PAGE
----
A very useful account of the ecology of the Southern Damselfly is available to download as a .pdf document.
This species is protected under Schedule 5 of the 1981 Wildlife and Countryside Act, as amended, which protects it against a variety of factors including killing or selling of individuals and damage or destruction of habitat. In Great Britain this species is classified as Rare (category 3) on the Red Data Book List (it also features on the red list of other Countries in Europe), and it is a British Dragonfly Society "Key Species".
It is also listed in Appendix II of the Berne Convention and Annex II of the EC Habitats Directive, which is transposed into UK law through the Conservation (Natural Habitats etc.) Regulations (1994), commonly referred to as the Habitats Regulations. Under the Regulations sites of significant ecological importance within a European context for their habitats and/or species populations have been proposed as Special Areas of Conservation (SAC). In the UK there are more than 10 candidate SACs with one of the qualifying criteria being the presence of Southern Damselfly.
The UK Biodiversity Steering Group published the UK Biodiversity Action Plan (BAP) in 1995. This identified the Southern Damselfly as a priority species for conservation action and included (Volume 2, page 132) a Species Action Plan (SAP) for the species. More information is available here. The UK BAP accords with and implements the UN Convention on Biological Diversity, signed at the Rio Earth Summit in 1992. Its overall goal is to conserve and enhance biological diversity within the UK and to contribute to the conservation of global biodiversity.
To co-ordinate implementation of the UK Southern Damselfly SAP a Steering Group was established in 1997. This partnership of organisations comprises: Environment Agency (Contact Point), The Wildlife Trusts (Lead Partner), Natural England - formerly English Nature, Countryside Council for Wales and British Dragonfly Society. Subsequently academics from Liverpool University were co-opted onto the Group.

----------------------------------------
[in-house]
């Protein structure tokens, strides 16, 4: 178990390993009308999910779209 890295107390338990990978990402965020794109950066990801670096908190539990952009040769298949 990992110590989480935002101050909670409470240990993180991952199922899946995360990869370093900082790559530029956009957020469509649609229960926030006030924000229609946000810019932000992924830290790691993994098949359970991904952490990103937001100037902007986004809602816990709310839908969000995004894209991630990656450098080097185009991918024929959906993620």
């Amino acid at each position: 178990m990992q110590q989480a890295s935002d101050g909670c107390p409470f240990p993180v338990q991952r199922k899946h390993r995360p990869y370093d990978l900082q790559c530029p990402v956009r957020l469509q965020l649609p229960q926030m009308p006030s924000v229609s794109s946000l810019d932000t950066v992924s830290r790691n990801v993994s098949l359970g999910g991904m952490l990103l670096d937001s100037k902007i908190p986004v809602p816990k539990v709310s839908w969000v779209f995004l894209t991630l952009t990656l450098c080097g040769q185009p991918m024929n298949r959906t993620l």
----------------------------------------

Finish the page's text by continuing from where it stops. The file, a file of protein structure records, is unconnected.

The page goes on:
The published objectives of the Southern Damselfly UK SAP can be found on the UKBAP site. However, it should be borne in mind that the objectives and targets are being revised and may not be updated on the website until Spring 2007
Many efforts to conserve the Southern Damselfly predate the publication of the Species Action Plan (SAP), and much of that work has been initiated and carried out by BDS members, often at their own expense and time. The purpose of the SAP is to provide a framework through which to provide co-ordinated direction to this on-going and future work and to attract and focus new resources to achieving the range of actions identified in the Plan.
The species has undoubtedly benefited from the positive habitat management, surveys and monitoring by bodies such as RSPB and National Trust, and in recent years the SAP has inspired others such as the Forestry Commission, Dartmoor National Park Authority and many others to carryout their own works on Southern Damselfly sites. For example, the MoD and English China Clay have worked in close partnership with EA, EN and RSPB to manage and monitor the Povington Ranges in Dorset. In that respect the SAP is already becoming a great success, the renewed habitat management efforts and new resources building upon the long-standing surveys and monitoring done by BDS volunteers.
This species is easily confused with the other members of the genus Coenagrion and with the Common Blue Damselfly Enallagma cyathigerum . Look at S2 (on the males) for distinguishing characters. Southern Damselfly is quite small compared with other similar species and will only be found flying in full sunshine in the hottest part of the day. The females can be particularly tricky to distinguish apart.